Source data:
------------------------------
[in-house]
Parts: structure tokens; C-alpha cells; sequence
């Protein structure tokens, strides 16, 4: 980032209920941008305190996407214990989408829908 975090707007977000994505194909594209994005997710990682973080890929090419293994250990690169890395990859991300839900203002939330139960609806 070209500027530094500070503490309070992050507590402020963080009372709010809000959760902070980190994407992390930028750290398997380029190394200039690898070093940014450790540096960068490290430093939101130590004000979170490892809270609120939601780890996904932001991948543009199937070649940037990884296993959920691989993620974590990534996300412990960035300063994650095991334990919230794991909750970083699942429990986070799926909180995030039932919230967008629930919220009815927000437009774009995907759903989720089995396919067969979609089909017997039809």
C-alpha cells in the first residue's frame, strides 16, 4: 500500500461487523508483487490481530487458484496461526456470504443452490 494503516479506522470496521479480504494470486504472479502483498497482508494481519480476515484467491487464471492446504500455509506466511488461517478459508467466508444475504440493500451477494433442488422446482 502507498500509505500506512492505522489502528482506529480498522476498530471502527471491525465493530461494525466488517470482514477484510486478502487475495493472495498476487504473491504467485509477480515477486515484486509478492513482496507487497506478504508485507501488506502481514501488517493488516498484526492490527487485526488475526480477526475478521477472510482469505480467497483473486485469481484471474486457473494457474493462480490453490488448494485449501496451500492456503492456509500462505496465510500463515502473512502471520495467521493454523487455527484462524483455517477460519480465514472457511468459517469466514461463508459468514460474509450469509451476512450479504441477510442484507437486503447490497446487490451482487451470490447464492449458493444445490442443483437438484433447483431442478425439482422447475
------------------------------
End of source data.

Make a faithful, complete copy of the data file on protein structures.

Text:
[in-house]
Parts: structure tokens; C-alpha cells; sequence
């Protein structure tokens, strides 16, 4: 980032209920941008305190996407214990989408829908 975090707007977000994505194909594209994005997710990682973080890929090419293994250990690169890395990859991300839900203002939330139960609806 070209500027530094500070503490309070992050507590402020963080009372709010809000959760902070980190994407992390930028750290398997380029190394200039690898070093940014450790540096960068490290430093939101130590004000979170490892809270609120939601780890996904932001991948543009199937070649940037990884296993959920691989993620974590990534996300412990960035300063994650095991334990919230794991909750970083699942429990986070799926909180995030039932919230967008629930919220009815927000437009774009995907759903989720089995396919067969979609089909017997039809």
C-alpha cells in the first residue's frame, strides 16, 4: 500500500461487523508483487490481530487458484496461526456470504443452490 494503516479506522470496521479480504494470486504472479502483498497482508494481519480476515484467491487464471492446504500455509506466511488461517478459508467466508444475504440493500451477494433442488422446482 502507498500509505500506512492505522489502528482506529480498522476498530471502527471491525465493530461494525466488517470482514477484510486478502487475495493472495498476487504473491504467485509477480515477486515484486509478492513482496507487497506478504508485507501488506502481514501488517493488516498484526492490527487485526488475526480477526475478521477472510482469505480467497483473486485469481484471474486457473494457474493462480490453490488448494485449501496451500492456503492456509500462505496465510500463515502473512502471520495467521493454523487455527484462524483455517477460519480465514472457511468459517469466514461463508459468514460474509450469509451476512450479504441477510442484507437486503447490497446487490451482487451470490447464492449458493444445490442443483437438484433447483431442478425439482422447475